The advice given on this site is based upon individual or quoted experience, yours may differ.
The Officers, Staff and members of this site only provide information based upon the concept that anyone utilizing this information does so at their own risk and holds harmless all contributors to this site.
I did my first long race this weekend, the Mills Trophy Race. I was invited to crew on a J/92. It was a lot of fun, and very challenging. I found the J/92 not terribly comfortable when you're up on the rail for hours at a time. True wind speeds were pretty consistent, between 12 and 14 knots, but never aft of the beam, so we never raised the asymmetrical spinnaker.
We got fouled early on, at the 10 minute mark in the video linked here, if anyone is interested. they weren't even in our fleet, but no harm was done.
Disappointingly, we had to abandon the race about a hour before the finish, around 2:30 am, due to our backstay breaking. Fortunately we were able to get the sails down rather quickly. If we hadn't had to quit the race, we would have finished second in our fleet of (I think) 7 boats.
It was grueling for this not-very-fit sailor, but it was tons of fun and I'm glad I did it. Although I don't think I'd want to do another night race, at least not a night race where we can't take a sleep break. :)
Love the video! The J92 looks like a little rocket ship! I couldn't see what the "bad guy" did before he came into the picture, but he clearly fouled you. With such a blatant foul, he should have voluntarily taken his 720 penalty. Otherwise, he'd almost certainly be DSQ'd, and it would be a disaster to race all night and get a DSQ.
That's a smallish boat for an all night race, because, as you said, it's hard to find a place to get comfortable or to get sleep, and, if you have to beat to windward against a severe chop, you'll catch cold spray all night.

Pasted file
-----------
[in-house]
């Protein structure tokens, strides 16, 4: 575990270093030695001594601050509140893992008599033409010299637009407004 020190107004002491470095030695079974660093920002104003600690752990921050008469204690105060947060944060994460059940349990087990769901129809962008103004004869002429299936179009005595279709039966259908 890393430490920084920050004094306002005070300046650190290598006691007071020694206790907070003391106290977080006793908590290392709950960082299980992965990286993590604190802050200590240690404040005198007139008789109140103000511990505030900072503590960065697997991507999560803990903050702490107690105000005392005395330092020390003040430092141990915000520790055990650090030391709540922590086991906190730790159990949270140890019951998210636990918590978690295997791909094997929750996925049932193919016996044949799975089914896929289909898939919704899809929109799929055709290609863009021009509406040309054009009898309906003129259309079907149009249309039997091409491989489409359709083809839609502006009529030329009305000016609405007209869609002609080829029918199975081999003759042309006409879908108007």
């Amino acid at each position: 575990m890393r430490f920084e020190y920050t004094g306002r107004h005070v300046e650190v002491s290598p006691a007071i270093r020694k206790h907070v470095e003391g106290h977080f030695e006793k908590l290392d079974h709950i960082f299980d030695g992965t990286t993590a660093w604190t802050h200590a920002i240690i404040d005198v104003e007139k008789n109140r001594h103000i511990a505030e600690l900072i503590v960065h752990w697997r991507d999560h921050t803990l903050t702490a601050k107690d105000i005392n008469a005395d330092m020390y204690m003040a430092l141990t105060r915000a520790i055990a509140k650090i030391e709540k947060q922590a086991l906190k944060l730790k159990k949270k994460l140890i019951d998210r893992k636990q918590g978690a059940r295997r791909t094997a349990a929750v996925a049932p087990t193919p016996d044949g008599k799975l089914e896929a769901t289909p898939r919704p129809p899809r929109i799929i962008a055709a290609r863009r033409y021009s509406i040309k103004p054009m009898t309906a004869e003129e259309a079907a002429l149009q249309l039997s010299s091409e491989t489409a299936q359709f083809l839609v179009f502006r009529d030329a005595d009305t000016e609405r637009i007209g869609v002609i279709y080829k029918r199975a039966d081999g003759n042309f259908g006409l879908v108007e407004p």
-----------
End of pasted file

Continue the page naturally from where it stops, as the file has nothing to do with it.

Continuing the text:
I love all night races, but do it on bigger boats. There's room to move around and room below to sleep. On bigger boats you can get better meals. Often the trip to the starting line is 2-3 hours, so I go below and sleep, and that puts some energy in the bank for the long night ahead. I also nap on deck when possible, and, when the helmsman calls "Prepare to tack", I get up, do my job, sit down and go back to sleep. We all try to take turns sleeping below for an hour or two, including the skipper.
Try it on a bigger boat, Ben. It's more civilized! You'll love it!
Steve Milby C&C 35 Landfall ("Captiva Wind"); Cal 25 ("Fahrvergnügen") Past Commodore
Thanks for the tip, Steve! Yes, on a bigger boat I think it'd be much better. After the race we tied up to a J/120 at Put-in-Bay. That would have been an awesome boat to be on. You're right about that J/92 being a little rocket, we were doing 8.5 knots consistently at one point, usually somewhere between 7 and 8 knots for the rest of the race. That seemed fast in my perspective. :) On this boat, no one was in a hurry to try to sleep, use the head, eat, or really do anything other than sit on the rail. And we ALWAYS had the wind forward of the beam, which was not anticipated. We did get spray, and those of us who didn't bring waterproof clothing got cold. Fortunately I was dressed appropriately, so was not in discomfort in that regard. It was a challenging experience, but very much a good one. I'm so glad I was able to participate.
Notice: The advice given on this site is based upon individual or quoted experience, yours may differ. The Officers, Staff and members of this site only provide information based upon the concept that anyone utilizing this information does so at their own risk and holds harmless all contributors to this site.